NECC is recognized as a “public” college in the state of Massachusetts; but the reality is that only about a third of our funding comes from the Commonwealth.  Student tuition and fees, along with grants, fundraising, and creative revenue sources like corporate training and facilities rentals make up the rest.

We are two-thirds private.

And, like most community colleges, we have a relatively modest endowment—exactly $3,541,182 as of this afternoon.

That means your $1 million donation to the NECC Foundation will increase our endowment by nearly 30%.

That’s a game changer.

The approximate cost of attending NECC, including tuition, fees, and books (we don’t have dormitories) is around $6,800 per year.

The majority of our students come from low-income backgrounds.  Just over half apply for and receive financial aid each year, and most are eligible for sizable awards from the federal government known as Pell Grants, in addition to state aid known as Mass Grants.

The amounts of aid vary by the communities NECC serves.  For example, in Haverhill, where there is a mix of low-income and middle-class families, students typically receive about $5,400 in aid, leaving them with an annual bill of $1,400 or so.

Ten miles down the road in Lawrence, where more students come from impoverished families, they receive about $6,300 in aid and spend about $500 a year out of pocket.

That means the $50,000 your $1 million gift generates each year will cover the total cost of an associate’s degree for a few dozen students in Haverhill, or about fifty in Lawrence.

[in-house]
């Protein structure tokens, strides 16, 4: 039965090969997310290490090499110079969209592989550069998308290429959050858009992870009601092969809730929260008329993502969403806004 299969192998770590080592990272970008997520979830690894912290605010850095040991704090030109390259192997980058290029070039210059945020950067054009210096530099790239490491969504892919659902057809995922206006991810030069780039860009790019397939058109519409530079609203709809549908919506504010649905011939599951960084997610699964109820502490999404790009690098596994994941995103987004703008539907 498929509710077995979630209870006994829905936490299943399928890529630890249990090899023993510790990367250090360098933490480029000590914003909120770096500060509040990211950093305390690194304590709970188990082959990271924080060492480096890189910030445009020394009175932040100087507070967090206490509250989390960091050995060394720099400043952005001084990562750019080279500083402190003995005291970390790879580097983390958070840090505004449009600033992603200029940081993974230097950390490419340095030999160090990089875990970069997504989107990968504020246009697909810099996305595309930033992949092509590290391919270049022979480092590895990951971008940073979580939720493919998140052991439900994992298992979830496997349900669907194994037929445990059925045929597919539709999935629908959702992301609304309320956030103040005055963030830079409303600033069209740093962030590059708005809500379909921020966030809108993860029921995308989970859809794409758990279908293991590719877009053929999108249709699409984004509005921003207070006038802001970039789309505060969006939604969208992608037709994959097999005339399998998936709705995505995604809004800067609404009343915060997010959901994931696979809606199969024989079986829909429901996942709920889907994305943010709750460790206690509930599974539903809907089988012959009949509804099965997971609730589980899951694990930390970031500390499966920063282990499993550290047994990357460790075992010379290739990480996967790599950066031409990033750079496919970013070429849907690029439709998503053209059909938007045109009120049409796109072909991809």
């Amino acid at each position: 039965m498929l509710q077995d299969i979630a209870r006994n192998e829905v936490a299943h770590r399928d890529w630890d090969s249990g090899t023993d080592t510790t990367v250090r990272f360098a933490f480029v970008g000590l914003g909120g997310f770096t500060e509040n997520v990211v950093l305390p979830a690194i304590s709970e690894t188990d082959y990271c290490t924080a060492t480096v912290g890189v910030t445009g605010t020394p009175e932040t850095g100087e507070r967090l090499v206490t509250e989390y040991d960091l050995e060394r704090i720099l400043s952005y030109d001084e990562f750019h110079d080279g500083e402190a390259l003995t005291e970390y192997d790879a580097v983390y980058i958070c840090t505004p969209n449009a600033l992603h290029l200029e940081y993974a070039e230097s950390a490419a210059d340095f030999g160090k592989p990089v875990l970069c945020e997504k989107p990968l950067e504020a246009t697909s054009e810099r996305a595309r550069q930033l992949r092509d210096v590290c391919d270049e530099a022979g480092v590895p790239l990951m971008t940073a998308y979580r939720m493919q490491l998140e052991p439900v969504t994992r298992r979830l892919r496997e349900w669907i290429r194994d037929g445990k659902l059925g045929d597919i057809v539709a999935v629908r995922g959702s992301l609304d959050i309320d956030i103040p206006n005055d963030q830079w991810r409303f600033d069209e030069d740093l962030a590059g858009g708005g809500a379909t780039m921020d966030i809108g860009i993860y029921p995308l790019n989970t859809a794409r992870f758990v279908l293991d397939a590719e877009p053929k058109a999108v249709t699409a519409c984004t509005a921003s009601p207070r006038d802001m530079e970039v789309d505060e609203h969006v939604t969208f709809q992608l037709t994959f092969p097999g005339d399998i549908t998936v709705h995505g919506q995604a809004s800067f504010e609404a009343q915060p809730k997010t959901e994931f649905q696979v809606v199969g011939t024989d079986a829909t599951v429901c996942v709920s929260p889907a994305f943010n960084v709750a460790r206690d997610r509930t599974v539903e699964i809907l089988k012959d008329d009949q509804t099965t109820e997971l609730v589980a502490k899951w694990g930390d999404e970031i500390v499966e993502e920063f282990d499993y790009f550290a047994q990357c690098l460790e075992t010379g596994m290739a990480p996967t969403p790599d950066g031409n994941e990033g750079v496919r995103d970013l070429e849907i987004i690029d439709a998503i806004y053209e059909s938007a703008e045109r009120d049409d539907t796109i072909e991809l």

But wait, it gets better.

According to the “Equality of Opportunity Project,” a national study of social mobility based at Harvard University, NECC is one of the most successful higher education institutions in Massachusetts at leveling the playing field: After their education, 20% of our students move up two or more income percentiles and find careers, incomes, and lives for themselves better than where they started.

Harvard itself?  Only 11%.

All those students who complete associate’s degrees at NECC can expect to earn around $10,000 more per year than high school graduates, or around $400,000 in a lifetime—more than enough to buy a home—and a piece of the American Dream—in Haverhill or Lawrence.

And just one more quick piece of math: Your $1 million is helping between 35-50 students every yearearn their degrees.  Over the next forty years, that’s up to 2,000 students, all improving their livelihoods and their lives by $400,000 or more, for nearly $1 billion in additional income.

Their children are almost certain to go to college, too, breaking the vicious cycle of generational poverty; and helping to lift up the entire community.

Down in Cambridge, your name, lucky winner, may appear in small print as a footnote in the annual ledger of thousands of dutiful donors.

But up here in the Merrimack Valley, where a million dollars still means a lot, your name will be in the hearts and minds of the thousands of people whose lives you’ve changed for the better.

And if you’re interested, we’ll even name a building for you—take your pick.

Congratulations again, and may you invest wisely.